The goods-producing industry lost 19,000 jobs in May, which was traced to weakness in durable goods manufacturing. The motor vehicles and parts sector, which employs 7 percent of all manufacturing workers, was responsible for 10,000 job cuts alone.
Compared to other sectors in the manufacturing industry, motor vehicles and parts has been the most volatile over the last 12 months. It has distinguished itself even among the five weakest sectors (motor vehicles and parts, paper products, textile mills, furniture, and wood products) as the largest contributor to recent job losses. In fact, from May 2006 through May 2007, motor vehicles and parts shed a total of 76,400 jobs (46.6 percent of the decline in manufacturing employment); the remaining sectors in the manufacturing industry—which account for about 93 percent of the industry—lost just 87,600 jobs combined.
Comparing the employment trends in total manufacturing and manufacturing without motor vehicles and parts reveals the impact of the most troublesome category. Without the weight of the losses in motor vehicles and parts, manufacturing payrolls would have been slightly elevated in the last year.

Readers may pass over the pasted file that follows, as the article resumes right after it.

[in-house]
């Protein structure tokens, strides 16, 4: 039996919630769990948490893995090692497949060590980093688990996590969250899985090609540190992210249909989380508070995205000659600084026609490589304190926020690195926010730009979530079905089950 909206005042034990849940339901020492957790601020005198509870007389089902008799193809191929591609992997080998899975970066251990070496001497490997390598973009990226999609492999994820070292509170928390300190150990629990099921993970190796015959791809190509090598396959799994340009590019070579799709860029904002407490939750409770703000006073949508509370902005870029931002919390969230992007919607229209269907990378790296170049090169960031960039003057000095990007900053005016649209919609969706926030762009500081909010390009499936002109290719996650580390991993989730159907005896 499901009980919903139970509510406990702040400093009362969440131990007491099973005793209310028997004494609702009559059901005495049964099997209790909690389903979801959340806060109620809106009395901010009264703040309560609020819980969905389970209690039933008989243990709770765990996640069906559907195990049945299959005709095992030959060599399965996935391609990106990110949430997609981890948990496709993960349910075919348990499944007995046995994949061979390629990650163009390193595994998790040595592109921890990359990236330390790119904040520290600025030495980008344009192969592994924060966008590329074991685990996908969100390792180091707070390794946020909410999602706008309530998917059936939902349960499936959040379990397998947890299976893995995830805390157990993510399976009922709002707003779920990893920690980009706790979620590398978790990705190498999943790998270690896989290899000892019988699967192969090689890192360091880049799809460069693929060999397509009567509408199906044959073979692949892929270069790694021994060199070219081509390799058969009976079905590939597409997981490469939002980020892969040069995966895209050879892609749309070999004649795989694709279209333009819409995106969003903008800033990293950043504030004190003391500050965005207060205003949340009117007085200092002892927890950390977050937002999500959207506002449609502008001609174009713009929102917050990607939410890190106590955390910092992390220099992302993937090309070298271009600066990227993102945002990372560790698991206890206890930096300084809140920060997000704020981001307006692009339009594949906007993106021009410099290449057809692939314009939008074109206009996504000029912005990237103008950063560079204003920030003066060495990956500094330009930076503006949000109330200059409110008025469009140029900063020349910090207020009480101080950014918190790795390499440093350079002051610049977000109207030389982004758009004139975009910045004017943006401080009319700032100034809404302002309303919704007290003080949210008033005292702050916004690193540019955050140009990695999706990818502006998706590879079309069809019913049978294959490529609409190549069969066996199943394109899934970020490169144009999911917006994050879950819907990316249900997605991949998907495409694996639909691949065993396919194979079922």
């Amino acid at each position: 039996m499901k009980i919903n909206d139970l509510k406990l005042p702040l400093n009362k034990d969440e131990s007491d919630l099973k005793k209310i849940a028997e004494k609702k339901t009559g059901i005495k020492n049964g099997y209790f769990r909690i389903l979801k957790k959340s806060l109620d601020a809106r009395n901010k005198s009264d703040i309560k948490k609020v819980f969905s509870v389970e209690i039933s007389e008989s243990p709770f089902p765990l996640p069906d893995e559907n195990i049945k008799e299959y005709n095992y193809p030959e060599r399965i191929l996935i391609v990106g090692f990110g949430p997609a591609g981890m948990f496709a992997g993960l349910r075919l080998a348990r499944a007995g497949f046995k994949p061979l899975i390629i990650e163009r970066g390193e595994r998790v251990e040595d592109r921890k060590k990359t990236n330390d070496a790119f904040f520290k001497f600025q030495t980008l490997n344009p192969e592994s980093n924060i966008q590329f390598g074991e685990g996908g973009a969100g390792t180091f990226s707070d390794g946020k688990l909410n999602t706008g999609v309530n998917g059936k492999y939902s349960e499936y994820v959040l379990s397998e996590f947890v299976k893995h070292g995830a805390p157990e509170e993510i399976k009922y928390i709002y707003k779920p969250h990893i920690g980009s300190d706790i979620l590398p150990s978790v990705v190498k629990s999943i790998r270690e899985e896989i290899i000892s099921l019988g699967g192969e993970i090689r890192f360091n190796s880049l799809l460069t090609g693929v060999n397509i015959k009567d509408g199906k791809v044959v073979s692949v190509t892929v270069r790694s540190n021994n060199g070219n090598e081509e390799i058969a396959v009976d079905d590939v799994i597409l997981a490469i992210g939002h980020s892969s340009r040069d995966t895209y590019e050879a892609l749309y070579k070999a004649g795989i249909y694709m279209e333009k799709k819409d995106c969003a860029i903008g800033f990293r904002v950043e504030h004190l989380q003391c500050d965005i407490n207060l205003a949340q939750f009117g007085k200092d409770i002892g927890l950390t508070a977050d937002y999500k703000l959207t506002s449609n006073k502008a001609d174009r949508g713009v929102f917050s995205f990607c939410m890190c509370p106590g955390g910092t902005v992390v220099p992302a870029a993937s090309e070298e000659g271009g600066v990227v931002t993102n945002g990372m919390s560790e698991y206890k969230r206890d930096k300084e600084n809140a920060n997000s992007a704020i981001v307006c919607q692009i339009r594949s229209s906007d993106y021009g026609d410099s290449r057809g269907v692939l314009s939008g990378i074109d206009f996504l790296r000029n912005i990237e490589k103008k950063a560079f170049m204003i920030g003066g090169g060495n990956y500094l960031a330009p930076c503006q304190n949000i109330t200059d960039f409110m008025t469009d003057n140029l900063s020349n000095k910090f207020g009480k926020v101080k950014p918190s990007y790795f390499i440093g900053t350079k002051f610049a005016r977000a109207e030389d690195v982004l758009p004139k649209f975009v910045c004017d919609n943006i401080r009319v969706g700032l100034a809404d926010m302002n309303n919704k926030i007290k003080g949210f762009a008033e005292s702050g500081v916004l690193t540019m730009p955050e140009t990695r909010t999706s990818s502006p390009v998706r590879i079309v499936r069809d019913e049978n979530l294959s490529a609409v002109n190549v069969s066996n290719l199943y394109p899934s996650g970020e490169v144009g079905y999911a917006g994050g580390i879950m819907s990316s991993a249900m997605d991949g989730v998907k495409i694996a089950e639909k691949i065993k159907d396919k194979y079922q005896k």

Employment in the motor vehicles and parts sector dropped sharply at the turn of the century and has been steadily declining since the start of the last recession. While total civilian employment reached its pre-recession employment level after 47 months, employment in motor vehicles and parts—as well as manufacturing as a whole—has not yet reached the bottom of its employment trough. Motor vehicles and parts employment held up overall manufacturing employment until the end of last year (70 months after the start of the recession). The recent downturn in motor vehicles and parts employment has started to drag on manufacturing, and manufacturing excluding automobiles has fared better than manufacturing as a whole in the last five months.